Wang Keping is a Chinese contemporary artist and sculptor known for his unique wooden sculptures, including one that featured a Buddha-like Mao figure, that shocked the art world in Beijing in the late 70s and early 80s.
Born in 1949 in Beijing, Wang Keping was one of the founding member of the first non-conformist artist’s group in China, “The Stars” (1979-1983), together with Huang Rui, Ma Desheng, Li Shuang, Ai Weiwei, setting the stage for avant-garde art in China.
Wang’s Wang Keping continues to create these signature sculptures that juxtapose vivid emotion with a marked sense of introversion. Wang is particularly interested in exploring and negotiating the possibilities of rendering the female body. Visually informed by an amalgamation of prehistoric ice-age statuettes and 20th century artists like Constantin Brancusi, he carves heavy thighs, enormous breasts and bulbous buttocks. This eroticism is countered by the solitary tone of these sculptures, as stoic and as subtly abstracted, as is Totem. His figures are of a powerful vividness although they also have a touch of melancholy. Many of the pieces show strangely torn, twisted and distorted shapes. Some seem to have lost limbs, lack eyes or mouths or have over-dimensional genitals. But there are also restrained and subtly abstracted forms in the same vein as Masque or Totem.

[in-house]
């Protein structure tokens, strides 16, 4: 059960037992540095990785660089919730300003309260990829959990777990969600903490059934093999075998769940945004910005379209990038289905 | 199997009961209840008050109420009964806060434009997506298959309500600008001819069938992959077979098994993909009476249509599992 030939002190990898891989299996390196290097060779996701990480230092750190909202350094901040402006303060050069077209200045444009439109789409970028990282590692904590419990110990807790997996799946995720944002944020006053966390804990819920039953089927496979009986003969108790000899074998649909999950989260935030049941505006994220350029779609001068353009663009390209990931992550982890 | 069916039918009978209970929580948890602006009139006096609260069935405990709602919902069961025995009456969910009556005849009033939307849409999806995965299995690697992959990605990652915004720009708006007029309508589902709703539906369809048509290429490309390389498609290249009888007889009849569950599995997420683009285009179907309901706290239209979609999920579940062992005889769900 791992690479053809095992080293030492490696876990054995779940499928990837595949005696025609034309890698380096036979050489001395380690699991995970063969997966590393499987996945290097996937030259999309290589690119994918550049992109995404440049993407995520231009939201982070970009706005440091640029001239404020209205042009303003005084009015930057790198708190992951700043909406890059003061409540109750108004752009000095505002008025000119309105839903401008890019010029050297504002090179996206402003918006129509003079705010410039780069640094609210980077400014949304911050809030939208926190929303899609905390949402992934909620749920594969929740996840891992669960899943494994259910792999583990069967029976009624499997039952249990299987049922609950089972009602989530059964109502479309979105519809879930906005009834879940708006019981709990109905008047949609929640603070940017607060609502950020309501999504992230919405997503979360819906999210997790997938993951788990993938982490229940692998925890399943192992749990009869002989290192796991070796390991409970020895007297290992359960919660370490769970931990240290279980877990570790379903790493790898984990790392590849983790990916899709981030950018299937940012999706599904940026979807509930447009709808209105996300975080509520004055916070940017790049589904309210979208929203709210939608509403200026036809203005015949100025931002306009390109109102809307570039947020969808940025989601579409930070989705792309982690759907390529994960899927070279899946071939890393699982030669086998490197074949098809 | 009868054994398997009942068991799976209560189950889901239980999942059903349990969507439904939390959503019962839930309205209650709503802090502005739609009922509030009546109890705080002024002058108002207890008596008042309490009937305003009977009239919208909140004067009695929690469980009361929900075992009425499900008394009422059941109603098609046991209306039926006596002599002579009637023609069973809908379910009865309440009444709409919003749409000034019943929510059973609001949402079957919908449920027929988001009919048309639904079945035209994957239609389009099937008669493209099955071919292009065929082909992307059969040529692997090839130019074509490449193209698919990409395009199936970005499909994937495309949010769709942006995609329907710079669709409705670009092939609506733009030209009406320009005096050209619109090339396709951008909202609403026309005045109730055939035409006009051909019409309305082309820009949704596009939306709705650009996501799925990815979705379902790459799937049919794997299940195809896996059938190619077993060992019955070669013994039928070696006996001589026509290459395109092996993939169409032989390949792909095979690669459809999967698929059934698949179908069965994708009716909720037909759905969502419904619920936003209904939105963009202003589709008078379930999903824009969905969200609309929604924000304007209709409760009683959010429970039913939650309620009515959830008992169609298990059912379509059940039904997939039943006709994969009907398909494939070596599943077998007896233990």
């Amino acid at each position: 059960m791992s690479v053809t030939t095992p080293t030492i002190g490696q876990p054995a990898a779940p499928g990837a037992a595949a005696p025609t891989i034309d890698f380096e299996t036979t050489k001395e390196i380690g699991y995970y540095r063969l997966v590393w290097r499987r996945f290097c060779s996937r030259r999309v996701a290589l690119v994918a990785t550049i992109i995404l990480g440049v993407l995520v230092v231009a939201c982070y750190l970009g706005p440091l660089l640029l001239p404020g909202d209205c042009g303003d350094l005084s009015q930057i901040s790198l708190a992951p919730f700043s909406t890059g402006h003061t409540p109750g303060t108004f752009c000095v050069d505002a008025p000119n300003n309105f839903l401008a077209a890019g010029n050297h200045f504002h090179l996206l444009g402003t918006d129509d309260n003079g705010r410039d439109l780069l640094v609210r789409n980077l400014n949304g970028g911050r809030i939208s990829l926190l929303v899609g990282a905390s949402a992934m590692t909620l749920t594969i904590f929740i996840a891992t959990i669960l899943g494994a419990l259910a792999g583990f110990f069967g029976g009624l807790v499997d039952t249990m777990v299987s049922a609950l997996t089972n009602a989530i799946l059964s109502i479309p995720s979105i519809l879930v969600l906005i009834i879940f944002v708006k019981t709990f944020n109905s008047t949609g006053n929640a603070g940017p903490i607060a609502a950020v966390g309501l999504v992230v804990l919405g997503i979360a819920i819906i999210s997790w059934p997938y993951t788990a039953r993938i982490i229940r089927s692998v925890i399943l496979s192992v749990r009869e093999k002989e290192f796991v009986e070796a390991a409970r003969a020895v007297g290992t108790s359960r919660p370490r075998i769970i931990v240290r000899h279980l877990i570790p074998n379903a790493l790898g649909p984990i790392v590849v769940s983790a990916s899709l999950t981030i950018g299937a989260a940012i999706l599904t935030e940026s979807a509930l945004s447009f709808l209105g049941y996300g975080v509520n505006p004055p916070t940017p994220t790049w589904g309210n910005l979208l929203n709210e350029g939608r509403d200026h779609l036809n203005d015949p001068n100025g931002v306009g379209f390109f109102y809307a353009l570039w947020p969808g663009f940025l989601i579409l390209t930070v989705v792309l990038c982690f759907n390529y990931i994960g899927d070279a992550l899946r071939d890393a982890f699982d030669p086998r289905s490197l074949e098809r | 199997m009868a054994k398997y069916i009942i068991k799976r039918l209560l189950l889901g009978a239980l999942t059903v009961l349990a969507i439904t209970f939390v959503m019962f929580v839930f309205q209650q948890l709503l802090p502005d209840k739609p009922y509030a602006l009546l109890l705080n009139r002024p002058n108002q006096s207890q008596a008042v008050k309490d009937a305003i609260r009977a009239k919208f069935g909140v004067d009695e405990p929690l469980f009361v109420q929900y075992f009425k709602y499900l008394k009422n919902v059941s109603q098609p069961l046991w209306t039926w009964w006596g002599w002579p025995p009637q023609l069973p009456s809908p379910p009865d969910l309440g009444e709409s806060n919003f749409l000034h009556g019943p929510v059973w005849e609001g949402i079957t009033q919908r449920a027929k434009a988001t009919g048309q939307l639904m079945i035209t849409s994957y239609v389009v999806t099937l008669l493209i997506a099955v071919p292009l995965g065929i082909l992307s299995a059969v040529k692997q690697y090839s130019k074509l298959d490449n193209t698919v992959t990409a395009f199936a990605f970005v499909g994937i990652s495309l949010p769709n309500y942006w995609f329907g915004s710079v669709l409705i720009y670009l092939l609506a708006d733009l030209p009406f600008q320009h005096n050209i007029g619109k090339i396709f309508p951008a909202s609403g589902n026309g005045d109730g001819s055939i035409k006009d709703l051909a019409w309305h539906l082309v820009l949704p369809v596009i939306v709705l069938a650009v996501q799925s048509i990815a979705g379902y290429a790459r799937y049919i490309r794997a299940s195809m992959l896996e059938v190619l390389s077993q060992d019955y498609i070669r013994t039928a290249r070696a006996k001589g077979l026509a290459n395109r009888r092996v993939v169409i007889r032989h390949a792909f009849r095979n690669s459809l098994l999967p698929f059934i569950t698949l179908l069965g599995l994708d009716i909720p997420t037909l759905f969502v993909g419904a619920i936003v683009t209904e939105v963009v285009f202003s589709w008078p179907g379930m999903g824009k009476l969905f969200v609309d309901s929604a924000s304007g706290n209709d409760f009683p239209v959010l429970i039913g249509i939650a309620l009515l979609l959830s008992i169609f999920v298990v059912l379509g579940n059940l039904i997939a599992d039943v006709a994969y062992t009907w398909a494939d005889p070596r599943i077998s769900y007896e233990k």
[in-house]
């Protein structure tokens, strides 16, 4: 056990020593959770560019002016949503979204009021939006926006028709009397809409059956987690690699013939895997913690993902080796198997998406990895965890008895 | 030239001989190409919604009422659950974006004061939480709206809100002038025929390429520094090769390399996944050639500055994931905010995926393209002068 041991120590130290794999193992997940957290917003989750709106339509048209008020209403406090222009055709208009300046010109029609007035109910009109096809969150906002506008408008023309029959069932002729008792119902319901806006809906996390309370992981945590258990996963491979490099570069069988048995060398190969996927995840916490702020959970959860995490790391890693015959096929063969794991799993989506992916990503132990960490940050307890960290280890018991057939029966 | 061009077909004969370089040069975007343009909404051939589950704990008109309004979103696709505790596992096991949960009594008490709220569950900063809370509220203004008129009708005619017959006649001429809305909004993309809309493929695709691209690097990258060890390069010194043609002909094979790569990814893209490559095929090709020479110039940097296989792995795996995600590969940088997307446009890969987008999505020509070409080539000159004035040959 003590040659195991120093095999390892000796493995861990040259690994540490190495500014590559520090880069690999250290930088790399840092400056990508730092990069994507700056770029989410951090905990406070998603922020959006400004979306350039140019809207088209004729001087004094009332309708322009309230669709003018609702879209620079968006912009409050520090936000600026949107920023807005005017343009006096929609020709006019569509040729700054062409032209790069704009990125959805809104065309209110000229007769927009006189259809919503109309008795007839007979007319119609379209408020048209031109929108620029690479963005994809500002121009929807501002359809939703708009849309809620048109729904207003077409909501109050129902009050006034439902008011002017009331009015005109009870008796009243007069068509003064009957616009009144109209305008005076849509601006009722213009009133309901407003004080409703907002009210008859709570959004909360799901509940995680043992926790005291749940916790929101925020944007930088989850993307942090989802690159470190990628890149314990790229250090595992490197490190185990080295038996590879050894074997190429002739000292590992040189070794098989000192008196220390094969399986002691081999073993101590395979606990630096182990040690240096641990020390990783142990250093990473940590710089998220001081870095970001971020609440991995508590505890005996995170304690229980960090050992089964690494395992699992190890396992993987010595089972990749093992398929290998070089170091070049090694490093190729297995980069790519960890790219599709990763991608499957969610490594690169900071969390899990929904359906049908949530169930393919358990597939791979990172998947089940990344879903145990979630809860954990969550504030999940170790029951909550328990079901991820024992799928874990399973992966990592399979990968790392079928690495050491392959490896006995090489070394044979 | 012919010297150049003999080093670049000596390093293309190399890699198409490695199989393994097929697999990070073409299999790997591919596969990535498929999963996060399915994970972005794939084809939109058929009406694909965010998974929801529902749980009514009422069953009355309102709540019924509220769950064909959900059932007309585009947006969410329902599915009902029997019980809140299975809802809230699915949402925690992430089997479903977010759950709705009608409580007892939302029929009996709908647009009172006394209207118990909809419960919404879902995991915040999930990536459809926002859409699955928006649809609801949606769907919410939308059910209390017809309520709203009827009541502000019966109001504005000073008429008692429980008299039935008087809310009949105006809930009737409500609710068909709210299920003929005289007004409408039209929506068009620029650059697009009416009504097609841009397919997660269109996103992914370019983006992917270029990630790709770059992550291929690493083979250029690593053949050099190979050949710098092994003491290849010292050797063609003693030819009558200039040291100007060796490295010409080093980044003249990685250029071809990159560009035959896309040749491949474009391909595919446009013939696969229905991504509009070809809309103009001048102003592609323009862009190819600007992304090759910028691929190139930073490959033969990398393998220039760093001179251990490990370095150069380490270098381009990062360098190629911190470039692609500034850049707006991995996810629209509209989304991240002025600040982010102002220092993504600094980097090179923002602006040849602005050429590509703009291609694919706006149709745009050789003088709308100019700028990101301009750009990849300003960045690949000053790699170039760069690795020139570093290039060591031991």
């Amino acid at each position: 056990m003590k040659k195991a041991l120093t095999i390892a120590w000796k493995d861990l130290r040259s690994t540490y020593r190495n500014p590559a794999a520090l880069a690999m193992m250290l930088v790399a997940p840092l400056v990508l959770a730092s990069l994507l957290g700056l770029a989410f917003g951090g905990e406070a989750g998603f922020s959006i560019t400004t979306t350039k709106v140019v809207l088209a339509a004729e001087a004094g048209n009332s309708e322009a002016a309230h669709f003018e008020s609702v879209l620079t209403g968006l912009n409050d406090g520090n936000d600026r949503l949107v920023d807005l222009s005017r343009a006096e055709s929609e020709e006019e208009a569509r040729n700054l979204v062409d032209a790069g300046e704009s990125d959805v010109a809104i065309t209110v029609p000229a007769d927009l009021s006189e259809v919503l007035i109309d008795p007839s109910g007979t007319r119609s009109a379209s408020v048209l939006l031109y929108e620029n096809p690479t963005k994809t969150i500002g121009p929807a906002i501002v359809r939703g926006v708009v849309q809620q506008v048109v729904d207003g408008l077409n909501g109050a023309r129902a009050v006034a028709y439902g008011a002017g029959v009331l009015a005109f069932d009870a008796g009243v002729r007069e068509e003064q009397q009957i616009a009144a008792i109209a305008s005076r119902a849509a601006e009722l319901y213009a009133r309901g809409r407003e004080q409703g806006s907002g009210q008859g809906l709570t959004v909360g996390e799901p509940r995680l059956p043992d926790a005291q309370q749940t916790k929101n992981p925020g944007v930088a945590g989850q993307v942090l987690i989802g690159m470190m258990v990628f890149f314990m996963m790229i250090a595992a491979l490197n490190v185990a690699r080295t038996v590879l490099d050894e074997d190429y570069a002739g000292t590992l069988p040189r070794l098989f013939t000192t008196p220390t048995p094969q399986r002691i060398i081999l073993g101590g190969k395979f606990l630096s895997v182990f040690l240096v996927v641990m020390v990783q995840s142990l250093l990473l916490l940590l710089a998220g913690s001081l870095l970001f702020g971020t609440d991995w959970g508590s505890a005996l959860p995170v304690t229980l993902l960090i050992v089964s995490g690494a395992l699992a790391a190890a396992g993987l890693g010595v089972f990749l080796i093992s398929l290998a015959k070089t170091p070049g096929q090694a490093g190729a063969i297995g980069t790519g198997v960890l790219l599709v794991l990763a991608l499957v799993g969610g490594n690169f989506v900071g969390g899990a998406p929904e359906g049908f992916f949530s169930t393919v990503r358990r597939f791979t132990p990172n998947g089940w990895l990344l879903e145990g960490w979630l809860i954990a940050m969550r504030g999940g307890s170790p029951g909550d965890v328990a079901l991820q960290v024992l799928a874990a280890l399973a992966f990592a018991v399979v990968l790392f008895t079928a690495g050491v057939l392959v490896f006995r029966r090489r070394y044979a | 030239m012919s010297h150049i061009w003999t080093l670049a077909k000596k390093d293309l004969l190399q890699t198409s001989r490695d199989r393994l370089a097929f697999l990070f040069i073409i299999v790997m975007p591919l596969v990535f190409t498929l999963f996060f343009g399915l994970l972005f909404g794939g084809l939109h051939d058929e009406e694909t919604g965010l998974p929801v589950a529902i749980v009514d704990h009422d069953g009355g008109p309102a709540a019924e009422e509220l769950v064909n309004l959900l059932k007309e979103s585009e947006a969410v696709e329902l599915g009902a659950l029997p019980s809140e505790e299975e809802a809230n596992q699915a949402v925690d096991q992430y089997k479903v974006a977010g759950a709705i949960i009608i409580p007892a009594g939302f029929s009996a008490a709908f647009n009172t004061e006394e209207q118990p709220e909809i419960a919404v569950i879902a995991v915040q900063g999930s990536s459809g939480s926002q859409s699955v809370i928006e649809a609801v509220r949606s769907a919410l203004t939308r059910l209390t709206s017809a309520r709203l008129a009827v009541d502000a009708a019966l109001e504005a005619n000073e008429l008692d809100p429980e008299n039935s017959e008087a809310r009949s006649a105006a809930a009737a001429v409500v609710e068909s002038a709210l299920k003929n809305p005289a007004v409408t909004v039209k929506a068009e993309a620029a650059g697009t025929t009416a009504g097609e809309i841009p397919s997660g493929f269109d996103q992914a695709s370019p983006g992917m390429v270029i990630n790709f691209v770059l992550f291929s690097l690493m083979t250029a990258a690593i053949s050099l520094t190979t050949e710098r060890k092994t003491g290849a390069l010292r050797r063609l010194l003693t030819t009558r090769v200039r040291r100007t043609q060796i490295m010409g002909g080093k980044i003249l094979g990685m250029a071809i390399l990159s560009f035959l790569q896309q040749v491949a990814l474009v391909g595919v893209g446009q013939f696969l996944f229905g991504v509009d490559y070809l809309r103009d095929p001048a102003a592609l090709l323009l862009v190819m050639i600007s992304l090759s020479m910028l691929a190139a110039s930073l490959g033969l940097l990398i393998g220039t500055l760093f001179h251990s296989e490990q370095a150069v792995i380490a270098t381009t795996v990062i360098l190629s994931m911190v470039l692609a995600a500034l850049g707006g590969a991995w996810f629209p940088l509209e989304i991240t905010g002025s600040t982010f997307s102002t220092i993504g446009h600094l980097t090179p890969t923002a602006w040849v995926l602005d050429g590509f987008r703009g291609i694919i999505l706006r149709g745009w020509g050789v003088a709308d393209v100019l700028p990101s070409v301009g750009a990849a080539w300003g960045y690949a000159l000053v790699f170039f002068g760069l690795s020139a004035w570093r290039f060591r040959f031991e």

Wang Keping currently lives and works in Paris, France.